Last but not least is the numerical left to right 8-ball rack. This is also an easy rack to perform, but it is least commonly used because it ends up with the 8-ball on the outside rail of the rack, as you will soon see, and leaves two striped-colored balls in each of the bottom corners.
To perform this racking strategy, start by placing the 1-ball at the apex of the rack. Next, take the 2-ball and place it directly under the 1-ball to the left. Now, moving horizontally instead of vertically, begin placing the balls in numerical order, starting with the 3-ball directly next to the 2-ball, until you have reached the far right-hand corner of the rack. Important to note with this racking strategy is that this will always result in the 1-ball being at the apex, the 11 and 15 balls being at the two bottom corners, and the 5-ball being in the 8-ball’s customary position: in the center of the rack. Because this racking style does not end up with the 8-ball in the middle, it is very seldom used for this game. It is, however, a very popular racking style for games like cutthroat and straight pool.
As with the first rack we explained, remember to place the apex ball directly over the small black dot on the table and to pack the balls tightly before removing the rack. A tightly-packed rack will offer a better spread when it is hit squarely and powerfully with the cue ball.
How to Rack Pool Balls When Playing 9-Ball
The game of 9-ball, as the name suggests, is played using only 9 balls instead of 15. These balls are the solid yellow 1-ball, the solid blue 2-ball, the solid red 3-ball, the solid purple 4-ball, the solid orange 5-ball, the solid green 6-ball, the solid maroon 7-ball, the solid black 8-ball, and the yellow-striped 9-ball. As such, when you prepare to rack for a game of 9-ball, you will want to take the other 6 balls off the table—the 10-ball through the 15-ball.
Although a game of 9-ball can technically be racked using a standard racking triangle, this strategy always seems to leave the balls too loose when the rack is removed, resulting in a poor break without much scatter. Instead, you will want to purchase the diamond-shaped rack that is specifically designed to rack a game of 9-ball. Like the standard triangle rack, the diamond-shaped rack can also be found at pool and billiards supply stores as well as retail outlets that specialize in table games. The pattern of a diamond-shaped 9-ball rack is much as you would expect from this shape—1-2-3-2-1.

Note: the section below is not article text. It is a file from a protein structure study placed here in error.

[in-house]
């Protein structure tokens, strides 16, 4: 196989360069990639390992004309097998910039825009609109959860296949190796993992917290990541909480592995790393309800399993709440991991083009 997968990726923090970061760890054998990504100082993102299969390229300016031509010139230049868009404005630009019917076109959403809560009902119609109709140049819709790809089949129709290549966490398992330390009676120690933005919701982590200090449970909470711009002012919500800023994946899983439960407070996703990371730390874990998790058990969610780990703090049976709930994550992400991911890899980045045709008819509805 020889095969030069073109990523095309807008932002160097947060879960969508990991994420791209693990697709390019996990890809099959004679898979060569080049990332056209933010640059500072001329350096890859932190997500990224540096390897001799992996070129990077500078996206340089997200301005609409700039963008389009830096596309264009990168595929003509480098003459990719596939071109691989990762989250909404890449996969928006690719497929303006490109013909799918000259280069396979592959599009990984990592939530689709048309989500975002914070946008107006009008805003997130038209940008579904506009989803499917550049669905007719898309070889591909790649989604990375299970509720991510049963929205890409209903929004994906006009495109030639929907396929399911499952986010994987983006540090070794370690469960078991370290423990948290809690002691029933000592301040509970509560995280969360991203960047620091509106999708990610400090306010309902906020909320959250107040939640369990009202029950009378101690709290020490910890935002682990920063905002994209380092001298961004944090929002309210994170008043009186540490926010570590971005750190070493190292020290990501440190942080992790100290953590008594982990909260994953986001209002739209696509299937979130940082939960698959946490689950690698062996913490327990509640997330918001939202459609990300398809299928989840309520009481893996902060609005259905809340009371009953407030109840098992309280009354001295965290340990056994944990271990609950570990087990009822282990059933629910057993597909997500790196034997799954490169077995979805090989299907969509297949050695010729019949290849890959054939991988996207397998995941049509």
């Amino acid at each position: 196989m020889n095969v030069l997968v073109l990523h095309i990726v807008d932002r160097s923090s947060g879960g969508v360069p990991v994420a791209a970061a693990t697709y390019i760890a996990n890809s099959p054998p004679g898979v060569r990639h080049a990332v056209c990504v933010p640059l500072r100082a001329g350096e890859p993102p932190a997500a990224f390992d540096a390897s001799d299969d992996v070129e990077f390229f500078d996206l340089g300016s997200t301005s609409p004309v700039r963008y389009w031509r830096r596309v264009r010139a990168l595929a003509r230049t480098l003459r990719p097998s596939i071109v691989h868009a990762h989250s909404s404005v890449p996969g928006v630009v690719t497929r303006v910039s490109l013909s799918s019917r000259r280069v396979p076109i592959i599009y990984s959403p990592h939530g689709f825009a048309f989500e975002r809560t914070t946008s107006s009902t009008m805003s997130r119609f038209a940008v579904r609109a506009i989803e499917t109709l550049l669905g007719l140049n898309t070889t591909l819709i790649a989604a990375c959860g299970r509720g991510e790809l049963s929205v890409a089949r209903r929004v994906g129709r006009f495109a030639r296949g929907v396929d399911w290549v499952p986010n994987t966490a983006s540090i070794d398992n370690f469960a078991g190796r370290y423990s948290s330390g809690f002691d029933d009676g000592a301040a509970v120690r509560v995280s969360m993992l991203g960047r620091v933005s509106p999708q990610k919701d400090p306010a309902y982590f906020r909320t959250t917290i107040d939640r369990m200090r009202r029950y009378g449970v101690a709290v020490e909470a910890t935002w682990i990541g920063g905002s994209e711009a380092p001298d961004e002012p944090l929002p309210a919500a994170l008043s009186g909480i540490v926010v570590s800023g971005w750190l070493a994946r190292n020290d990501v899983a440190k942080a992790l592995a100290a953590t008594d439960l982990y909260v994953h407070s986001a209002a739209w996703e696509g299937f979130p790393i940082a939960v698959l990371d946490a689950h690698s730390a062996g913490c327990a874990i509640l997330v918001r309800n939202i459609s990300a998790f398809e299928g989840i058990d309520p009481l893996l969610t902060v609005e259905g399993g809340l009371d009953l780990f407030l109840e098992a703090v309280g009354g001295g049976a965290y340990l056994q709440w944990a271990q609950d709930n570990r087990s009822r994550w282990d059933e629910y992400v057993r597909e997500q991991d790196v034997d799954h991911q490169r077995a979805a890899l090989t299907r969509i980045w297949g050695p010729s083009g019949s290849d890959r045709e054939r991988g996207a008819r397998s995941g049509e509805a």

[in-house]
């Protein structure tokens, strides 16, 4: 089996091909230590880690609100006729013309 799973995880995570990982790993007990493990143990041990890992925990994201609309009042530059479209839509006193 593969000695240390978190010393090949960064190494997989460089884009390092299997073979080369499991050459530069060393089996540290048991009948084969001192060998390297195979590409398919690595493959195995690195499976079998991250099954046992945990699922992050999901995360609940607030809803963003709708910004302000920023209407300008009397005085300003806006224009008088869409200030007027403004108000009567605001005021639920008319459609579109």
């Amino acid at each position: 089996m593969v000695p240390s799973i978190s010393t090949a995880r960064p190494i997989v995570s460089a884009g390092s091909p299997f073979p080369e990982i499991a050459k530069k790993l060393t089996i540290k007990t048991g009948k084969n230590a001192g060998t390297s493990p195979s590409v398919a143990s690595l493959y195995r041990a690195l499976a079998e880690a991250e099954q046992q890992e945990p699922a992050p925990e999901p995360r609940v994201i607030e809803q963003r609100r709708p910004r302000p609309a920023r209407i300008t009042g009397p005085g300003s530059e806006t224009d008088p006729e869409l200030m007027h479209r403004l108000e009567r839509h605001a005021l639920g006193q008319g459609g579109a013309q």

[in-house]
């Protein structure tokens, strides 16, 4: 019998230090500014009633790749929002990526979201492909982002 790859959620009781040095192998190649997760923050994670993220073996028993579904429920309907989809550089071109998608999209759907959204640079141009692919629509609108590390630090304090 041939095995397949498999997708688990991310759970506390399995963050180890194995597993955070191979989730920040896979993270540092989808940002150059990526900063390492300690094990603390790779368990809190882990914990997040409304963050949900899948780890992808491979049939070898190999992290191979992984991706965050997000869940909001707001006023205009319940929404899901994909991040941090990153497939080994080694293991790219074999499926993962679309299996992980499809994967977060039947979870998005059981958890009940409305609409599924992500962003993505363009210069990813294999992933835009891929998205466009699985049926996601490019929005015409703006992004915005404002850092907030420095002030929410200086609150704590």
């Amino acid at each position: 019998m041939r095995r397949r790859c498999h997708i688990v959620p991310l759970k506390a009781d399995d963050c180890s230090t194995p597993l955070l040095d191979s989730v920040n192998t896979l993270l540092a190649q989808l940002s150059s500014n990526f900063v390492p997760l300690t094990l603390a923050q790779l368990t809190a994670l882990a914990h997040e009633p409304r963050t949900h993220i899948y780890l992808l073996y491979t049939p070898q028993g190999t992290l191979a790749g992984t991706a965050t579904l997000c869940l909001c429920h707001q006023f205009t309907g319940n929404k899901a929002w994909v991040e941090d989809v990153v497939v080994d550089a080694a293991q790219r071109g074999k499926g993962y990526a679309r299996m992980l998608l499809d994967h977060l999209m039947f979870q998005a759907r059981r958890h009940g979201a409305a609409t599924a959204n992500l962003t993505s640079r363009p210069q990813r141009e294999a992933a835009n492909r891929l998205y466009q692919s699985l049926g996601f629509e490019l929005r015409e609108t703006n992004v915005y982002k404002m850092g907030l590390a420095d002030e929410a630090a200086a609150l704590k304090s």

The first rule when racking a game of 9-ball is that the 1-ball is always at the apex of the rack. This is very important. 9-ball is a game in which the balls are hit in numerical succession, so it only stands the reason that the 1-ball would be out in front, as this is the first ball in which the cue ball will make contact.
The second rule of 9-ball is that the 9-ball should always be at the center of the rack—the middle spot of the third or middle row. This is also very crucial. Because the 9-ball is “usually” the last ball that will be played in a game of 9-ball, it should be least affected when the cue ball makes contact with the rack. Sinking the 9-ball in any pocket on the break results in an automatic win for the person who broke the balls, so by placing the 9-ball in the middle you will make that eventuality as difficult and as rare as possible.
As long as the 1-ball is at the top or apex of the diamond rack, and the 9-ball is placed in the middle, the remainder of the balls can be placed at random. This is what’s called a standard 9-ball rack—the same rack they use in tournaments and other competitions.
One variant to this is placing the balls in numerical right to left order—all balls but the 9-ball which must remain in the middle. If you follow this strategy, as many an amateur player does, you will have a rack in which the 1-ball is at the apex, the 9-ball is in the middle, and the 8-ball is at the very back of the diamond.
Where to Store the Rack
It’s best practice to store the racks somewhere close to the pool table so that you don’t spend too much time finding the rack everytime you start a new game. This is commonly under the pool table itself, hung on a nearby wall or on a cue and ball rack holder.